Ocean lovers, from fishermen to surfers, have long known the power of waves. Now electricity companies are also beginning to take notice.
The Finnish renewable technology company Wello announced at the end of February that it had successfully created a wave energy converter that had passed screening tests and was ready for full-scale deployment. The first 0.5 megawatt (MW) device, called Penguin, will be plugged in at the European Marine Energy Centre (EMEC) that already hosts various underwater and ocean energy devices in Orkney, an archipelago of islands north of Scotland.
The device passed extensive testing and environmental impact studies over the last few years, Wello said. The 220-ton shiplike vessel is approximately 30 meters long and is held in place by three wires anchored to the seabed below. As it sits in the ocean riding the waves and capturing kinetic energy—the power of motion—for energy production, only about 2 meters of the Penguin is visible above the surface of the water.
According to Wello, the device may have a longer lifespan than most wind turbines while producing power with the same ease and consistency. Wave energy is in fact one of the more reliable power sources among the renewables because it can operate fairly consistently. Through rain and shine, the ocean is almost always in motion. There are of course moments of stillness, but they are easily compensated in the long run by stormy weather conditions that produce giant waves.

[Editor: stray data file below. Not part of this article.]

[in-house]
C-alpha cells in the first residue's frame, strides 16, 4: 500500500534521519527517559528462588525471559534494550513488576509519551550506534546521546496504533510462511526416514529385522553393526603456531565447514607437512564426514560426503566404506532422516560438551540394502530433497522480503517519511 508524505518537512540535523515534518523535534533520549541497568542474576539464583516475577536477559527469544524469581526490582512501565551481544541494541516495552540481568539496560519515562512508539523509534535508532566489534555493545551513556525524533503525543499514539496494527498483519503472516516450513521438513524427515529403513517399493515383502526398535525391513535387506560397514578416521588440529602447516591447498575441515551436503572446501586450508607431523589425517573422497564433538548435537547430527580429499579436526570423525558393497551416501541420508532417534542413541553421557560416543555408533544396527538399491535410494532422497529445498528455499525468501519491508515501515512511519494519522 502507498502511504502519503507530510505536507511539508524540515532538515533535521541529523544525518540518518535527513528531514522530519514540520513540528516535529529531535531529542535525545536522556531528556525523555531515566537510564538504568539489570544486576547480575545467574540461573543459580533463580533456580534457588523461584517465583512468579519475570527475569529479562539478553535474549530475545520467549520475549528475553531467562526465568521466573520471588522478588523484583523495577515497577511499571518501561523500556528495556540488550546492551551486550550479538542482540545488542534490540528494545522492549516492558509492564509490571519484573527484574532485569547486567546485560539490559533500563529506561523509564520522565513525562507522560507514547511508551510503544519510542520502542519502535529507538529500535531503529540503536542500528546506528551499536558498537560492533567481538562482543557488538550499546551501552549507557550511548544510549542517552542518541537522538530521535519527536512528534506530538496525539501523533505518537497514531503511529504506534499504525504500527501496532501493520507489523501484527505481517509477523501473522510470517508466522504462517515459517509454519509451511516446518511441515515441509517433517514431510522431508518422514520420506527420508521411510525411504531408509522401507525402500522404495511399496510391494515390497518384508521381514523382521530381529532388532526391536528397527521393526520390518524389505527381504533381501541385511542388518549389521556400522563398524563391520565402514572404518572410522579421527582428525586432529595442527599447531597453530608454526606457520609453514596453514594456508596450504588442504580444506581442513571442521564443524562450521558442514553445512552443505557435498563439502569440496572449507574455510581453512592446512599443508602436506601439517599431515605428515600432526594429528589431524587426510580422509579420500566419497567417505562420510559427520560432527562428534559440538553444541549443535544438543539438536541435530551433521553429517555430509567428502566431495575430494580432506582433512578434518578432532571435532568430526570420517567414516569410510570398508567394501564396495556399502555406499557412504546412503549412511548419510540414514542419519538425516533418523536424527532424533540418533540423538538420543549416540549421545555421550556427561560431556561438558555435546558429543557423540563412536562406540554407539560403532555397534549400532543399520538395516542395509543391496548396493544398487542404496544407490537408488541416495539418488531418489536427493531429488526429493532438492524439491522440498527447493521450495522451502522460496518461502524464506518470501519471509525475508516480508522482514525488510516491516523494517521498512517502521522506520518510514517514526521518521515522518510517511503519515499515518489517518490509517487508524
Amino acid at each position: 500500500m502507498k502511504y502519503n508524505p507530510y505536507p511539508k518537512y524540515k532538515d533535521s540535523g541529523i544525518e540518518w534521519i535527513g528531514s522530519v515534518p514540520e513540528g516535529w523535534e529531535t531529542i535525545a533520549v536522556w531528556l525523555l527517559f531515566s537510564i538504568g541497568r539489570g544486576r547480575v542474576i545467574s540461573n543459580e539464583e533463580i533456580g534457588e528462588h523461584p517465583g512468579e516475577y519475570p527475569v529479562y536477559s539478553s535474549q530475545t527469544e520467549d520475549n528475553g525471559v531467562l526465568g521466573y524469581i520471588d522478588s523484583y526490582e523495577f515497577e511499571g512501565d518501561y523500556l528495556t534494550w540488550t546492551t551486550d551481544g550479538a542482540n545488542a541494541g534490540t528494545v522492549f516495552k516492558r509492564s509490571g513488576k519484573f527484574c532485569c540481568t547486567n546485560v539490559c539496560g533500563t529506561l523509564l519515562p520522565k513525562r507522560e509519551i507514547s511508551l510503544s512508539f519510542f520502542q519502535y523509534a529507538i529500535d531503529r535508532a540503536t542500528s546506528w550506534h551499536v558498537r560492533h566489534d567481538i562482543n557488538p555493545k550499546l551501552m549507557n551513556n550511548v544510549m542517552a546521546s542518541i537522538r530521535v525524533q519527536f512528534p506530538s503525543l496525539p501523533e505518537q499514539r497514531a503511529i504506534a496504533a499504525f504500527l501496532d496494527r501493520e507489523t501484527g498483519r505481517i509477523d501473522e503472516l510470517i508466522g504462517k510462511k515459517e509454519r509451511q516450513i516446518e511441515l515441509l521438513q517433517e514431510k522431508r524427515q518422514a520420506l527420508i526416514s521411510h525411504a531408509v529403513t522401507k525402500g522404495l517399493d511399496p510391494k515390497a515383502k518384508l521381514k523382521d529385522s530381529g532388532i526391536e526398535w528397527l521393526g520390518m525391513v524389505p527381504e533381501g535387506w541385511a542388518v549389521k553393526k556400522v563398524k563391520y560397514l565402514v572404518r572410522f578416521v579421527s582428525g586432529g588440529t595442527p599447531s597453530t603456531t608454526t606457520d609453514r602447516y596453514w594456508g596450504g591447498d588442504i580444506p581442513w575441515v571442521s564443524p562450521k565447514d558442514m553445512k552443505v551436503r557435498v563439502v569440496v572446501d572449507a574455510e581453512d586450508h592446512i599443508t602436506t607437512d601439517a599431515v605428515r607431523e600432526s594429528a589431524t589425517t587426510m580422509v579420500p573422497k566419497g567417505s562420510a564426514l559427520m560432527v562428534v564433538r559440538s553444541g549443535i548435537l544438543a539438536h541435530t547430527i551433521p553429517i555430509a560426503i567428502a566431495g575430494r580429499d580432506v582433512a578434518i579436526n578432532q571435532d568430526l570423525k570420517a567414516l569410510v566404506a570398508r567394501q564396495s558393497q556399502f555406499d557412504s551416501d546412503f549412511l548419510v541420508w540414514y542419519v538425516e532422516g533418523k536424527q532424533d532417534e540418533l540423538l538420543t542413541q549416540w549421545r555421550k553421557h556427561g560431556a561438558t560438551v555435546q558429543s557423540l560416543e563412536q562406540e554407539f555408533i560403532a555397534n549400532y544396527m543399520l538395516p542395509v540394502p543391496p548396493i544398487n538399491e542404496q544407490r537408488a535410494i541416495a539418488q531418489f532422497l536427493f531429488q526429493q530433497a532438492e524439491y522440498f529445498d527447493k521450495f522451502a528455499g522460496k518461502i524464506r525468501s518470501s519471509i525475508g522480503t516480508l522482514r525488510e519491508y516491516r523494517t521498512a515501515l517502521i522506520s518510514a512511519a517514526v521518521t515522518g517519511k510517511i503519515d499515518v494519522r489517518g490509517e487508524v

But wave power also faces some of the same challenges that wind power, and particularly offshore wind power, faces. Wave power can do little if it isn’t connected to the grid, but transmission lines that reach all the way into the ocean are difficult and costly to build. And power companies won’t build the lines until there is a significant financial incentive in producing power from the ocean. So developers first need to build very good, cheap devices that can produce significant numbers of megawatts before power companies will take wave energy seriously. One Penguin device produces a sixth of the power a typical 3 MW wind turbine can produce, and only a quarter of the power of a smaller 2 MW turbine.
Among some of the first approved wave energy devices, the Penguin’s success or failure will help determine if wave energy catches on. There was a time when wind and solar power probably seemed like far-fetched dreams. Will wave power be a household term in a decade? And what will that mean for fish and underwater ecosystems? What will that mean for ocean lovers who bask in the wide open undisturbed sea? As companies slowly test the devices, the costs may or may not prove to outweigh the benefits. But boasting zero emissions and a never-ending source of free fuel, ocean power may be more successful than anyone could have ever imaged.